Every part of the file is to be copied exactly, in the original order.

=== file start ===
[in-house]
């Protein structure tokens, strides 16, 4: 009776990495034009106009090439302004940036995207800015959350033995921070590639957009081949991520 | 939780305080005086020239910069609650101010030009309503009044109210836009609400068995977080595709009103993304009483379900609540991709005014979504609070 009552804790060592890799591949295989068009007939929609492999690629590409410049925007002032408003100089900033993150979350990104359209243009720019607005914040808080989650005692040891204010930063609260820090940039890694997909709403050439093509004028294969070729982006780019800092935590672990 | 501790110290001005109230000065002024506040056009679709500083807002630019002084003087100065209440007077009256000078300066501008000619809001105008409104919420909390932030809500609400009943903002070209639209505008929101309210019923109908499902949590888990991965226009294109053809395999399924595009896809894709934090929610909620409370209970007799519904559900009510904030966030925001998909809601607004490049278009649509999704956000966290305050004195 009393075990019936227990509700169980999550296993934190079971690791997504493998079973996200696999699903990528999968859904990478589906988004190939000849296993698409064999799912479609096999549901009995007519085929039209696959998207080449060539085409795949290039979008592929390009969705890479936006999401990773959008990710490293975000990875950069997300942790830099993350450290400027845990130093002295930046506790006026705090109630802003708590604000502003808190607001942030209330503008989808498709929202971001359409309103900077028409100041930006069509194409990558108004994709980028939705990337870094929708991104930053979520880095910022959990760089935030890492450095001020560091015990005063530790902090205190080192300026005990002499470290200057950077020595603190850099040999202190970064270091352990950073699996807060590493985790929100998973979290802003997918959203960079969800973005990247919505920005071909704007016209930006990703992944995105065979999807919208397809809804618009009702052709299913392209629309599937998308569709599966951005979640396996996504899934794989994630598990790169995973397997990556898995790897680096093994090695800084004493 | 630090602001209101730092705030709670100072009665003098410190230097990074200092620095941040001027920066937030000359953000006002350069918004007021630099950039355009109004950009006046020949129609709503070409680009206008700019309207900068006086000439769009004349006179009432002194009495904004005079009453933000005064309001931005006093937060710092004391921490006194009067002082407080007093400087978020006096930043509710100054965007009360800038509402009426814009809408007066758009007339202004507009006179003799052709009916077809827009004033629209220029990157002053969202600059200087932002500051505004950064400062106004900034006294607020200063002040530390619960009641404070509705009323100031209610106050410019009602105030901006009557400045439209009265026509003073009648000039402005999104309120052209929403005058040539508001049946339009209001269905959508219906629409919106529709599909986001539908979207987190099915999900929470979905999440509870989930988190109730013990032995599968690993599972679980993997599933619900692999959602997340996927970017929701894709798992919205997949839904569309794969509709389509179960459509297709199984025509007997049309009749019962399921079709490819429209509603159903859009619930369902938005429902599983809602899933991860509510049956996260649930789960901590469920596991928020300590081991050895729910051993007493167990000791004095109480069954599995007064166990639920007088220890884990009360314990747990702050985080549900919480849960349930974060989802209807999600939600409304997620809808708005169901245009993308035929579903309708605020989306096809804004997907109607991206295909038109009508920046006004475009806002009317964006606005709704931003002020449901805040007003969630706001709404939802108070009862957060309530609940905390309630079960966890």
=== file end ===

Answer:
[in-house]
């Protein structure tokens, strides 16, 4: 009776990495034009106009090439302004940036995207800015959350033995921070590639957009081949991520 | 939780305080005086020239910069609650101010030009309503009044109210836009609400068995977080595709009103993304009483379900609540991709005014979504609070 009552804790060592890799591949295989068009007939929609492999690629590409410049925007002032408003100089900033993150979350990104359209243009720019607005914040808080989650005692040891204010930063609260820090940039890694997909709403050439093509004028294969070729982006780019800092935590672990 | 501790110290001005109230000065002024506040056009679709500083807002630019002084003087100065209440007077009256000078300066501008000619809001105008409104919420909390932030809500609400009943903002070209639209505008929101309210019923109908499902949590888990991965226009294109053809395999399924595009896809894709934090929610909620409370209970007799519904559900009510904030966030925001998909809601607004490049278009649509999704956000966290305050004195 009393075990019936227990509700169980999550296993934190079971690791997504493998079973996200696999699903990528999968859904990478589906988004190939000849296993698409064999799912479609096999549901009995007519085929039209696959998207080449060539085409795949290039979008592929390009969705890479936006999401990773959008990710490293975000990875950069997300942790830099993350450290400027845990130093002295930046506790006026705090109630802003708590604000502003808190607001942030209330503008989808498709929202971001359409309103900077028409100041930006069509194409990558108004994709980028939705990337870094929708991104930053979520880095910022959990760089935030890492450095001020560091015990005063530790902090205190080192300026005990002499470290200057950077020595603190850099040999202190970064270091352990950073699996807060590493985790929100998973979290802003997918959203960079969800973005990247919505920005071909704007016209930006990703992944995105065979999807919208397809809804618009009702052709299913392209629309599937998308569709599966951005979640396996996504899934794989994630598990790169995973397997990556898995790897680096093994090695800084004493 | 630090602001209101730092705030709670100072009665003098410190230097990074200092620095941040001027920066937030000359953000006002350069918004007021630099950039355009109004950009006046020949129609709503070409680009206008700019309207900068006086000439769009004349006179009432002194009495904004005079009453933000005064309001931005006093937060710092004391921490006194009067002082407080007093400087978020006096930043509710100054965007009360800038509402009426814009809408007066758009007339202004507009006179003799052709009916077809827009004033629209220029990157002053969202600059200087932002500051505004950064400062106004900034006294607020200063002040530390619960009641404070509705009323100031209610106050410019009602105030901006009557400045439209009265026509003073009648000039402005999104309120052209929403005058040539508001049946339009209001269905959508219906629409919106529709599909986001539908979207987190099915999900929470979905999440509870989930988190109730013990032995599968690993599972679980993997599933619900692999959602997340996927970017929701894709798992919205997949839904569309794969509709389509179960459509297709199984025509007997049309009749019962399921079709490819429209509603159903859009619930369902938005429902599983809602899933991860509510049956996260649930789960901590469920596991928020300590081991050895729910051993007493167990000791004095109480069954599995007064166990639920007088220890884990009360314990747990702050985080549900919480849960349930974060989802209807999600939600409304997620809808708005169901245009993308035929579903309708605020989306096809804004997907109607991206295909038109009508920046006004475009806002009317964006606005709704931003002020449901805040007003969630706001709404939802108070009862957060309530609940905390309630079960966890």